OXNARD, Calif. — Dez Bryant will be the Cowboys punt returner in 2012.
The Cowboys were leery of using the wide receiver in that spot last year, choosing to limit his work in part for fear of injury, but they have had a philosophical change of heart in 2012.
And it’s not just Bryant who will be involved in the return game. Jones said Felix Jones will be the team’s kick returner.
“We think that’s really going to do wonders for our kicking game,” executive vice president Stephen Jones said. “We’re going to let them work on it from the get go. Obviously, we didn’t do it with Felix last year because he was the starting running back and we didn’t do it with Dez. This year, we think it’ll make a big difference. Both guys were top guys come out of college. By letting them work on it every day, Joe (DeCamillis) thinks it’ll make a big difference.”
Bryant had punt returns for touchdowns of 62 and 93 yards as a rookie and averaged 14.3 yards in 15 returns. Last season, he suffered a bruised quadriceps in the season opener and was limited as a returner for the rest of the year.
Jones has averaged 24.5 yards per kick return in his first three seasons. He had a 98-yard touchdown as a rookie.
“We were wanting to try some of the young guys last year,” Stephen Jones said. “I think Dez doing punt returns, we’ve done it with Deion (Sanders). We think that’s a safer deal. And then with Felix obviously going to No. 2 running back, then I think him get some chances to make some plays as well.”
The Cowboys averaged just 7.1 yards per punt return and 23.3 yards per kick return in 2012, which has kept the offense from being in the best field position situations.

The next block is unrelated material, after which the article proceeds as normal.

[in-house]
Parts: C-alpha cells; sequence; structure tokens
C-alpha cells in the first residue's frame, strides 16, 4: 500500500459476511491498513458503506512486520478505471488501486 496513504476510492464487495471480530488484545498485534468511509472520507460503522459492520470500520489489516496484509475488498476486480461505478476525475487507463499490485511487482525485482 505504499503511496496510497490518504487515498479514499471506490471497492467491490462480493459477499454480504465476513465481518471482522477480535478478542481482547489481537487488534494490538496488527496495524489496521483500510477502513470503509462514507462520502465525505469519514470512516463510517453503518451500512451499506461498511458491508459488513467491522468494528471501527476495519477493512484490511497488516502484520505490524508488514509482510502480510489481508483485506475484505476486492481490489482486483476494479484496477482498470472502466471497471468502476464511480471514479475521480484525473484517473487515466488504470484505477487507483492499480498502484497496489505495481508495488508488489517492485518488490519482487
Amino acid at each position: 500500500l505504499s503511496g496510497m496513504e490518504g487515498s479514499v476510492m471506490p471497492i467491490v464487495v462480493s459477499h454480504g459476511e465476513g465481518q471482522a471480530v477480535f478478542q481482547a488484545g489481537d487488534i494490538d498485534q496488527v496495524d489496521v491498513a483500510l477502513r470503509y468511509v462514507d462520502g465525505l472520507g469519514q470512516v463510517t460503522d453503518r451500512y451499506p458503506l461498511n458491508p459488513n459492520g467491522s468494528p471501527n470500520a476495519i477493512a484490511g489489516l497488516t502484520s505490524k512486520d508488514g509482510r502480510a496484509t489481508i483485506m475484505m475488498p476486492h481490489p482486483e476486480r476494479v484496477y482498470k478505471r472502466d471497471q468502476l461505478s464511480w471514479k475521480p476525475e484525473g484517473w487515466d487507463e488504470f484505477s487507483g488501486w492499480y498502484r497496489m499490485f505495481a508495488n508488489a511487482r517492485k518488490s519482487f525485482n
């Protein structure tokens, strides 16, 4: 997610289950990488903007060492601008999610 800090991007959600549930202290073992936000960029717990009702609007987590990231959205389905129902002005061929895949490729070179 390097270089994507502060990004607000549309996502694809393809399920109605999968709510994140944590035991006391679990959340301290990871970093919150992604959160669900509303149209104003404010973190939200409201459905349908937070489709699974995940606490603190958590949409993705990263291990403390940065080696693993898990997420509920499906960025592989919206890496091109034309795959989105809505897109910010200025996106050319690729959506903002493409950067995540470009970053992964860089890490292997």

“The big thing is Joe thinks practicing it every day, getting Dez and Felix used to the blocking schemes, working on it every day, they’ll be better,” Stephen Jones said.
Courtesy: Todd Archer | ESPN Dallas
RELATED: Dallas Cowboys doing right thing in return game
Yes, I would agree that having two of the best, most dynamic and most dangerous athletes on your team returning your kicks can make a big difference. Frankly, I never saw what was the holdup with Bryant as punt returner. He’s big enough and young enough to handle the extra work. And if fear of injury was really going to govern your decisions, you’d never let any of these guys on the field to begin with. Bryant can be a difference-maker in the punt return game, and the way Jones operates in space with the ball in his hands leads one to believe he could do the same as a kick returner. Given the Cowboys’ depth issues at key positions on offense and defense, finding and keeping a specialist just for return duties wouldn’t make a lot of sense. These moves do.
Courtesy: Dan Graziano | ESPN